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Don't Play Through the Pain: Alternative Exercises for Injured People
Injuries Need to Heal
An ankle sprain can take you out of commission for many sports and activities. You can keep fit by doing other activities, such as rowing, that rely on the upper body and do not stress the ankle.
Knee injuries can be serious, and trying to keep going through a knee injury could make it much worse. Talk to your doctor or trainer to find out if cycling or riding a recumbent bike will make your injury worse. If not, these might be good replacement activities, because they take the weight off your legs. If your knee injury is more serious than that, consider jumping into the pool for an aerobic workout.
Trying to play through a pulled muscle or tendon is tempting, because once your muscles warm up, you may not feel the injury as much. It is better to resist the temptation
An aching Achilles tendon has been the downfall of many athletes. So, if you feel pain, do not ignore it. Take a break from all sports that make it worse, especially running or activities that involve running. Using a rowing machine is a good way to stay fit while resting your Achilles tendon. You may be able to use an elliptical trainer as well.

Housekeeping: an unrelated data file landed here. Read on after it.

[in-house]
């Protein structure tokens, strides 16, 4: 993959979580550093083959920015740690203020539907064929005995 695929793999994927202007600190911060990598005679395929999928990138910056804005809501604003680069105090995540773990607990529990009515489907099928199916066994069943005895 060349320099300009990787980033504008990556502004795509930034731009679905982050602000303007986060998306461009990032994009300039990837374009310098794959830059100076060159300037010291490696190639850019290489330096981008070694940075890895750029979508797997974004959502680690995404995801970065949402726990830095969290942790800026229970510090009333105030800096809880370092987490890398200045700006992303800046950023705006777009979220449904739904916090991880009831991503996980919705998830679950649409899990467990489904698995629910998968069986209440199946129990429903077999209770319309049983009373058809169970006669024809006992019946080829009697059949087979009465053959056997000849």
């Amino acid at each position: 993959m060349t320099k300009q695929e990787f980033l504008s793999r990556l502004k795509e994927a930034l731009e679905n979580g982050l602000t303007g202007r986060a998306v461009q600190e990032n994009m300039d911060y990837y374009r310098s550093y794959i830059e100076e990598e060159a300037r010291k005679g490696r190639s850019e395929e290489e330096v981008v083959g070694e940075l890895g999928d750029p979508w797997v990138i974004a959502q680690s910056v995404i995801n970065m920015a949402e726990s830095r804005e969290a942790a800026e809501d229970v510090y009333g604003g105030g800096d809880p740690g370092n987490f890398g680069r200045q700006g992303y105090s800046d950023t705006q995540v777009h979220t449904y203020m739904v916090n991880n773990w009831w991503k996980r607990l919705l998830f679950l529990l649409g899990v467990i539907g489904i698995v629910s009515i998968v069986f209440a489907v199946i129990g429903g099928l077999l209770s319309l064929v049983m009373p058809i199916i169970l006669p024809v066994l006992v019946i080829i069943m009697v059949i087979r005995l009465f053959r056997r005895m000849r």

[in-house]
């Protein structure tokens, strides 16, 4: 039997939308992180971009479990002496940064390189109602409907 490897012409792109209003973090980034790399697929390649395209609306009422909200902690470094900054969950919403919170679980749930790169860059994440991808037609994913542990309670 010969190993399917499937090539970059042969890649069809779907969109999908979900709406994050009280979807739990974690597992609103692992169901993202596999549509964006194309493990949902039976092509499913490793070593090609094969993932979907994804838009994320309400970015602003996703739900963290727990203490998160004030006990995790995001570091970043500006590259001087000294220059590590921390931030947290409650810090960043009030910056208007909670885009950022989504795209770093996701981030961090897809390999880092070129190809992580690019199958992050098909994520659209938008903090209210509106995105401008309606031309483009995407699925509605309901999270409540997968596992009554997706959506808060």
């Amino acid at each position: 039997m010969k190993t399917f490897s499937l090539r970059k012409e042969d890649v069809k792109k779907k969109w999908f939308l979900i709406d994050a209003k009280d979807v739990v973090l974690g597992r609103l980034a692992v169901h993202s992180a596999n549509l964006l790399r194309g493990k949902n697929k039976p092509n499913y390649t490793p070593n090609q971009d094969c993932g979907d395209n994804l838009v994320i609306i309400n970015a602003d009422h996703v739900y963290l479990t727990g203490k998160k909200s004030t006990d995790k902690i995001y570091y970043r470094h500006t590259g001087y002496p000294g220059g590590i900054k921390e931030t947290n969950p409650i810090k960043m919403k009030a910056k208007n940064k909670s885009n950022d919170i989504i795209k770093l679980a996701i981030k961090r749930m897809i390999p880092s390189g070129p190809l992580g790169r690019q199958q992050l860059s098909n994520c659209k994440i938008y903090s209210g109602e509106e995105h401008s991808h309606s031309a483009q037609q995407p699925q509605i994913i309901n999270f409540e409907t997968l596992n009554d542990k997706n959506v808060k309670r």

Players of racquet sports are familiar with elbow pain. If a case of tennis elbow starts to interfere with your game, take time off to let the injury heal. You can keep running and doing interval training, including plenty of short bursts of speed and side-to-side movements to stay in top tennis shape.
Hurting your shoulder can interfere with your ability to participate in a host of popular recreational sports. You do not want to serve, swim, swing, or throw with a shoulder injury. With particularly painful shoulder injuries, even the arm-swinging inherent to running can be too much to take.
When You Can't Run
American College of Sports Medicine http://www.acsm.org
National Strength and Conditioning Association http://www.nsca-lift.org
Canadian Society for Exercise Physiology http://www.csep.ca
Health Canada http://www.hc-sc.gc.ca
Core training for injury prevention. American Council on Exercise website. Available at: http://www.acefitness.org/blog/2906/core-training-for-injury-prevention. Updated September 28, 2012. Accessed September 30, 2013.
Resistance training and injury prevention. American College of Sports Medicine website. Available at: http://www.acsm.org/docs/current-comments/rtandip.pdf. Accessed September 30, 2013.
- Reviewer: Michael Woods, MD
- Review Date: 09/2013
- Update Date: 09/30/2013